Historical Account and Theological Foundation of KWS
Historical Account and Theological Foundation of KWS 
By Thongkhosei Haokip
Holy Father, may they be one as we are one…
I pray also that all of them may be one, just as you are in me and I am in you.
May they also be in us so that the world may believe that you have sent me.
(John 17:11, 21)
At the very outset, I would like to greet each and every one of you in the sweetest name of our Lord and savior Jesus Christ. Another traditional Kuki greeting: “Nadamu hinaimo?” I feel myself privileged to stand among you scholars and future leaders of our nation and churches in this critical juncture as our nation is standing at the crossroad, with nowhere to turn to as all roads seemed a dead-end. Like Mordecai’s admonition to the young and inexperienced queen of Medo-Persia, “For Such a Time as these …”, perhaps you and my appearance here is not accidental but deliberately planned by God. Like the proverbial saying “Belke Ui vangphat”, I am here due to friends who could not come here. Perhaps, as inexperienced and young in age like Queen Esther, you and I are called to do something difficult. However, let us remind ourselves the more difficult the task, the greater the reward too. The God we worship is the God who has a preferential treatment of the poor, weak, oppressed and marginalized.
May I take this opportunity to congratulate the 50th year of the foundation of KSO Shillong. The student community in Shillong was responsible in initiating the first KWS. Even now, students in other cities initiate such spiritual activities except in some places like Happy Valley, Itanagar, Aizawl, etc. Nicknamed as ‘Scotland of the East’, Shillong provided the best education available in the days of yore and has been the alma mater for many here, especially those of our elders sitting here. It is a privilege to be at the heart of a renowned educational centre which, I believe, is a pointer to the advance of KWS in the future even. Since the founding of the KWS in 1980, KWS has traveled through thick and thin and has come of age. It therefore needs a proper study that will enrich and deepen the KWS and continue to be of relevance to the church and the society.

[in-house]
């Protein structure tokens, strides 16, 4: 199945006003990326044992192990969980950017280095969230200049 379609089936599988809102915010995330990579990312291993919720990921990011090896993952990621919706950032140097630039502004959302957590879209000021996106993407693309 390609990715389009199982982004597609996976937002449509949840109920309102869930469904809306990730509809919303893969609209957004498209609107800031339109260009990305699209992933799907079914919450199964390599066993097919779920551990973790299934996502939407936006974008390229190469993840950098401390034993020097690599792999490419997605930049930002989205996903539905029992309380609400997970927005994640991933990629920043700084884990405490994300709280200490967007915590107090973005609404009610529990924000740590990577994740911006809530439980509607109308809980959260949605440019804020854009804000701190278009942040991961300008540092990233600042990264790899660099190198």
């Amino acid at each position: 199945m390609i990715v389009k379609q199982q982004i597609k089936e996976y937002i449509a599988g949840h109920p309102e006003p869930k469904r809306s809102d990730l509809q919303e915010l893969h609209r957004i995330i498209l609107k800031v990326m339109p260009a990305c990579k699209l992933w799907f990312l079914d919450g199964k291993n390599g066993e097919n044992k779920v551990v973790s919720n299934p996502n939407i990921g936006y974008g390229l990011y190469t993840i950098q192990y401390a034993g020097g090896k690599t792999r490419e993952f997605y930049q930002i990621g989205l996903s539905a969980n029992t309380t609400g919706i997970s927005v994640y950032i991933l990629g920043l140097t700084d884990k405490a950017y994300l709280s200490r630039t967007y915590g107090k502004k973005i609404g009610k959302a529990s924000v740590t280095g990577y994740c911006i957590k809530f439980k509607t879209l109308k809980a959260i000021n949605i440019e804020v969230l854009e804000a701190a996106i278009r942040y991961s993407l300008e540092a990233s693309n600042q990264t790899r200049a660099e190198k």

The purpose of this paper is two-fold as the title indicates, both historical and theological. Each of the topics could be a full paper and I wonder whether I will be able to give justice to the two broad topics laid before me. Therefore, this paper will in no way be an exhaustive one but will select some issues which I feel are pertinent to initiate us for further discussion and deliberations.
1.1. Some Preliminary Questions to Pose:
Before we proceed, let us ask ourselves these following questions.
1.1.1. How and why KWS came into being?
1.1.2. What are the factors for its growth?
1.1.3. Is Kuki Worship Service a Church? What are the marks of a church that KWS possess?
1.1.4. What are the challenges facing KWS today?
The paper is designed to address in this direction.
2. Historical Account
2.1. The Early Christian Background
The history of Christianity among the Kukis may be divided into three phases: The Pioneering Period; Division and Its factors; and Period of Ecumenism.
2.1.1. The Pioneering Period